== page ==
When adding alt text, focus on writing brief, useful, information-rich content that gives the context of the image relevant to the overall content of the page. For a detailed discussion of the attributes of good alt text, refer to the Wikipedia Manual of Style

Particularly complex or information-rich graphics, such as charts and graphs, may require additional steps beyond adding alt text. Detailed information is available on Penn State's Charts and Accessibility page and University of Nevada, Reno's Making Graphical Data More Accessible page

Create Meaningful Text for Links

Most screen readers allow users to quickly scan the links in a document to find what they need, but this feature is useless if there are multiple links in a document with the text "click here." If a URL is used as the text, the screen reader will read every letter, which is also frustrating for the user. 

Links in a digital document should inform the user where they are going when they click it. For example, “learn how to convert documents to PDF.” Do not use the word “here” when linking to other content. This is wrong: “read our page Converting Documents to PDF here.”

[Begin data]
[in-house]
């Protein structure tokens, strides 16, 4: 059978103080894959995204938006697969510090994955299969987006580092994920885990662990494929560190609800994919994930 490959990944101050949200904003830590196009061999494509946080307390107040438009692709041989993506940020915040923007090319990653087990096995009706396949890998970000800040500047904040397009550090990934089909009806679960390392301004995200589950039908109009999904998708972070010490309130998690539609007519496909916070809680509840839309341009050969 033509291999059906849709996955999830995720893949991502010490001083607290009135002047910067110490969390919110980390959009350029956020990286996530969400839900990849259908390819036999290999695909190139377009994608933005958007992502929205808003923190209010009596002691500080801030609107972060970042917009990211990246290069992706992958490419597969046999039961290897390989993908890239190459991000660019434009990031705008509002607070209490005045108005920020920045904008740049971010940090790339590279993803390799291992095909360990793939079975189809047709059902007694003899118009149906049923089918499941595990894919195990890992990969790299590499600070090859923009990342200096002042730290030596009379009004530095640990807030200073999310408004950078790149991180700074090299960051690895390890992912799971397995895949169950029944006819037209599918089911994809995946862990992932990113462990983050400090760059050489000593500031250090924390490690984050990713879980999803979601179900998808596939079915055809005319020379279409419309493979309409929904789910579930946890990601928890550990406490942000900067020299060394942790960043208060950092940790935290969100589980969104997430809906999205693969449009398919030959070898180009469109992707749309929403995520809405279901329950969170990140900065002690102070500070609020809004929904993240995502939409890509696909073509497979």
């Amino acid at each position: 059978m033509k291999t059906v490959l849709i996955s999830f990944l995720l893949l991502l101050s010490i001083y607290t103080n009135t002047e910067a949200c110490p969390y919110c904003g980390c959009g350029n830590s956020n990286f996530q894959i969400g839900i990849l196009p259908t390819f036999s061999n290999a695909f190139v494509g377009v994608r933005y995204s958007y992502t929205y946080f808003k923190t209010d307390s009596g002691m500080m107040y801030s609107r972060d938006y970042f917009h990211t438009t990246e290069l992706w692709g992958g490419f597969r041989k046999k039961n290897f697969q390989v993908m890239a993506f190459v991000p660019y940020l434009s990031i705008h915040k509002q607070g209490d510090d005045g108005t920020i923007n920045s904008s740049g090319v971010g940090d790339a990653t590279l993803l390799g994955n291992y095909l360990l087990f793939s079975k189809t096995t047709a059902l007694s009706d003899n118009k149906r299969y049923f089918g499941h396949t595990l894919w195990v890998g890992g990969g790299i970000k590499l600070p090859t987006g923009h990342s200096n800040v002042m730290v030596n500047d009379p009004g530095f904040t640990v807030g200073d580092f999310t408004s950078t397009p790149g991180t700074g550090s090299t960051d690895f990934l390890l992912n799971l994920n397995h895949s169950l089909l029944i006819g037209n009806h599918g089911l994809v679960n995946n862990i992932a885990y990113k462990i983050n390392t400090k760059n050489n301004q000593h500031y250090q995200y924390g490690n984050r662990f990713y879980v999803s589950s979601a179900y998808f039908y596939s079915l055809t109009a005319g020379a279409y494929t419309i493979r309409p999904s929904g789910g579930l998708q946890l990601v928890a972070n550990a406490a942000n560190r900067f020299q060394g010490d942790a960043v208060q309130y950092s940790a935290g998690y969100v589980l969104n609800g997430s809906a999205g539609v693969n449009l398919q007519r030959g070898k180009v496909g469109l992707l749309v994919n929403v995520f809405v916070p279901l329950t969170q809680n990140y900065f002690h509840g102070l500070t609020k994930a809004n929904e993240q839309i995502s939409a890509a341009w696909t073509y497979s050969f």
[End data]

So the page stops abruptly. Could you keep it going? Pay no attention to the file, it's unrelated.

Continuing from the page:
For documents that will be circulated as print material, use a URL shortening service to create a customized and meaningful link name.

Create (Built In) Lists

Similar to our discussion of headings above, users of screen reader technology don't know when they encounter a list unless the document conveys that information to the screen reader. When lists are intentionally created using the built-in lists feature of a document authoring software, such as MS Word, it communicates to the screen reader how that content is organized.

Any content that you want to organize as items in a list should be created using the list controls that are provided in your authoring software.  Most authoring tools provide one or more controls for adding unordered lists (with bullets) and ordered lists (with numbers).

Identify the Document's Language

The primary language of a document must be identified so that multi-lingual screen reader software knows to read the page in that language. You should also identify the language of any content written in a language other than the document’s primary language so that screen readers can switch languages as needed.

Most document authoring tools provide a means of identifying the document language as well the language of specific parts.

Use Table Editor for Tables, Not for Layout 

Organizing content into multiple columns solely for visual impact, when it is not meant to convey data in a table, should never be done with the Table function of an authoring software. Doing so will be very confusing to a screen reader user and make that content inaccessible to them.